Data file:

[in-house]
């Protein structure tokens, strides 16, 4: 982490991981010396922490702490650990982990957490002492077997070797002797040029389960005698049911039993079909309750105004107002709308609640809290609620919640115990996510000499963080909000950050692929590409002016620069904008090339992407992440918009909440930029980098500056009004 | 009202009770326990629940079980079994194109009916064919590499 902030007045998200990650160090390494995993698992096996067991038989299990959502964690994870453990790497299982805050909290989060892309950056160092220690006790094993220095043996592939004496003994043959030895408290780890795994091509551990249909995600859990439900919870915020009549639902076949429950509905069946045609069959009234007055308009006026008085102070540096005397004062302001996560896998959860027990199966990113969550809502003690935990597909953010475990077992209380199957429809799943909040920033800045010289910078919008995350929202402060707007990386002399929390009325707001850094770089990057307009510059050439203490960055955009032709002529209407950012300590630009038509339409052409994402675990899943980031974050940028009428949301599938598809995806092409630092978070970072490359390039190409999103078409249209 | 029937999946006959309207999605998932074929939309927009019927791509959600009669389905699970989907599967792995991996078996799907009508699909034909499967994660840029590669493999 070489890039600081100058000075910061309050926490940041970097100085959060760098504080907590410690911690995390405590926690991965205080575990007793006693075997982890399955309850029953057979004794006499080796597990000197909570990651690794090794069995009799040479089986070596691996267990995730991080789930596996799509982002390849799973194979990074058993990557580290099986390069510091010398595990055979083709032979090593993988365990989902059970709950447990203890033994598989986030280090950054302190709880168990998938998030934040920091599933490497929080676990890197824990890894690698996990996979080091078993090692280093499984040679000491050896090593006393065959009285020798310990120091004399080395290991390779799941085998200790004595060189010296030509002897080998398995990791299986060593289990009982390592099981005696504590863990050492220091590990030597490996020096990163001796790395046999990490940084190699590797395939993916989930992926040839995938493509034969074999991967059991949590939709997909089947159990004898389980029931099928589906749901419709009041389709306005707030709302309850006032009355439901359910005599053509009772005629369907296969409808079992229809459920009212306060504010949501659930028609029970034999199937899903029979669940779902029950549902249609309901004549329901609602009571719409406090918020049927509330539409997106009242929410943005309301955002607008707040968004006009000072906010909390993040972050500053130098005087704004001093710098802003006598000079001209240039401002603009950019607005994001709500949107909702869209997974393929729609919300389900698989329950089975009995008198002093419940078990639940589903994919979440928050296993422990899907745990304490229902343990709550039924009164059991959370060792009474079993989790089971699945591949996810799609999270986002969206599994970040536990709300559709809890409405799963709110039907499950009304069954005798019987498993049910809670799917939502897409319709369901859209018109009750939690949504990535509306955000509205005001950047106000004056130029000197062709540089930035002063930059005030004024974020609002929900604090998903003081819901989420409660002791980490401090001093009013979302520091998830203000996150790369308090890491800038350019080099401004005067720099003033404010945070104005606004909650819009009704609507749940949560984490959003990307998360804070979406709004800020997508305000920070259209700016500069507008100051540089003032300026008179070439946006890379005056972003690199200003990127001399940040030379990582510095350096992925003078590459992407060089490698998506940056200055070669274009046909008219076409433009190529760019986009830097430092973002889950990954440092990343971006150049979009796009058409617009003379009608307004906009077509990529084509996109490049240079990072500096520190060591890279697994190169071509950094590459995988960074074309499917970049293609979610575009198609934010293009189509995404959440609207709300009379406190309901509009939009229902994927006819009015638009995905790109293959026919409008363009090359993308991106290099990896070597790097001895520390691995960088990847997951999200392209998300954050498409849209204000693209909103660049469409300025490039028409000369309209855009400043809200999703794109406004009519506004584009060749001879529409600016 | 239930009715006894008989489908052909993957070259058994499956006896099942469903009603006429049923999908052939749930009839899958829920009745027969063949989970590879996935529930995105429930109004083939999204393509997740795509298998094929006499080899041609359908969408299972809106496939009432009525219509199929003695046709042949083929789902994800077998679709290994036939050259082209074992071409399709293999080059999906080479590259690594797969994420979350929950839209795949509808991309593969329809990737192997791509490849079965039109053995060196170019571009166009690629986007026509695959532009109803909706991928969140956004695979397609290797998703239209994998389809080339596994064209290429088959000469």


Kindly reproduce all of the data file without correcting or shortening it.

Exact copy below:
[in-house]
């Protein structure tokens, strides 16, 4: 982490991981010396922490702490650990982990957490002492077997070797002797040029389960005698049911039993079909309750105004107002709308609640809290609620919640115990996510000499963080909000950050692929590409002016620069904008090339992407992440918009909440930029980098500056009004 | 009202009770326990629940079980079994194109009916064919590499 902030007045998200990650160090390494995993698992096996067991038989299990959502964690994870453990790497299982805050909290989060892309950056160092220690006790094993220095043996592939004496003994043959030895408290780890795994091509551990249909995600859990439900919870915020009549639902076949429950509905069946045609069959009234007055308009006026008085102070540096005397004062302001996560896998959860027990199966990113969550809502003690935990597909953010475990077992209380199957429809799943909040920033800045010289910078919008995350929202402060707007990386002399929390009325707001850094770089990057307009510059050439203490960055955009032709002529209407950012300590630009038509339409052409994402675990899943980031974050940028009428949301599938598809995806092409630092978070970072490359390039190409999103078409249209 | 029937999946006959309207999605998932074929939309927009019927791509959600009669389905699970989907599967792995991996078996799907009508699909034909499967994660840029590669493999 070489890039600081100058000075910061309050926490940041970097100085959060760098504080907590410690911690995390405590926690991965205080575990007793006693075997982890399955309850029953057979004794006499080796597990000197909570990651690794090794069995009799040479089986070596691996267990995730991080789930596996799509982002390849799973194979990074058993990557580290099986390069510091010398595990055979083709032979090593993988365990989902059970709950447990203890033994598989986030280090950054302190709880168990998938998030934040920091599933490497929080676990890197824990890894690698996990996979080091078993090692280093499984040679000491050896090593006393065959009285020798310990120091004399080395290991390779799941085998200790004595060189010296030509002897080998398995990791299986060593289990009982390592099981005696504590863990050492220091590990030597490996020096990163001796790395046999990490940084190699590797395939993916989930992926040839995938493509034969074999991967059991949590939709997909089947159990004898389980029931099928589906749901419709009041389709306005707030709302309850006032009355439901359910005599053509009772005629369907296969409808079992229809459920009212306060504010949501659930028609029970034999199937899903029979669940779902029950549902249609309901004549329901609602009571719409406090918020049927509330539409997106009242929410943005309301955002607008707040968004006009000072906010909390993040972050500053130098005087704004001093710098802003006598000079001209240039401002603009950019607005994001709500949107909702869209997974393929729609919300389900698989329950089975009995008198002093419940078990639940589903994919979440928050296993422990899907745990304490229902343990709550039924009164059991959370060792009474079993989790089971699945591949996810799609999270986002969206599994970040536990709300559709809890409405799963709110039907499950009304069954005798019987498993049910809670799917939502897409319709369901859209018109009750939690949504990535509306955000509205005001950047106000004056130029000197062709540089930035002063930059005030004024974020609002929900604090998903003081819901989420409660002791980490401090001093009013979302520091998830203000996150790369308090890491800038350019080099401004005067720099003033404010945070104005606004909650819009009704609507749940949560984490959003990307998360804070979406709004800020997508305000920070259209700016500069507008100051540089003032300026008179070439946006890379005056972003690199200003990127001399940040030379990582510095350096992925003078590459992407060089490698998506940056200055070669274009046909008219076409433009190529760019986009830097430092973002889950990954440092990343971006150049979009796009058409617009003379009608307004906009077509990529084509996109490049240079990072500096520190060591890279697994190169071509950094590459995988960074074309499917970049293609979610575009198609934010293009189509995404959440609207709300009379406190309901509009939009229902994927006819009015638009995905790109293959026919409008363009090359993308991106290099990896070597790097001895520390691995960088990847997951999200392209998300954050498409849209204000693209909103660049469409300025490039028409000369309209855009400043809200999703794109406004009519506004584009060749001879529409600016 | 239930009715006894008989489908052909993957070259058994499956006896099942469903009603006429049923999908052939749930009839899958829920009745027969063949989970590879996935529930995105429930109004083939999204393509997740795509298998094929006499080899041609359908969408299972809106496939009432009525219509199929003695046709042949083929789902994800077998679709290994036939050259082209074992071409399709293999080059999906080479590259690594797969994420979350929950839209795949509808991309593969329809990737192997791509490849079965039109053995060196170019571009166009690629986007026509695959532009109803909706991928969140956004695979397609290797998703239209994998389809080339596994064209290429088959000469």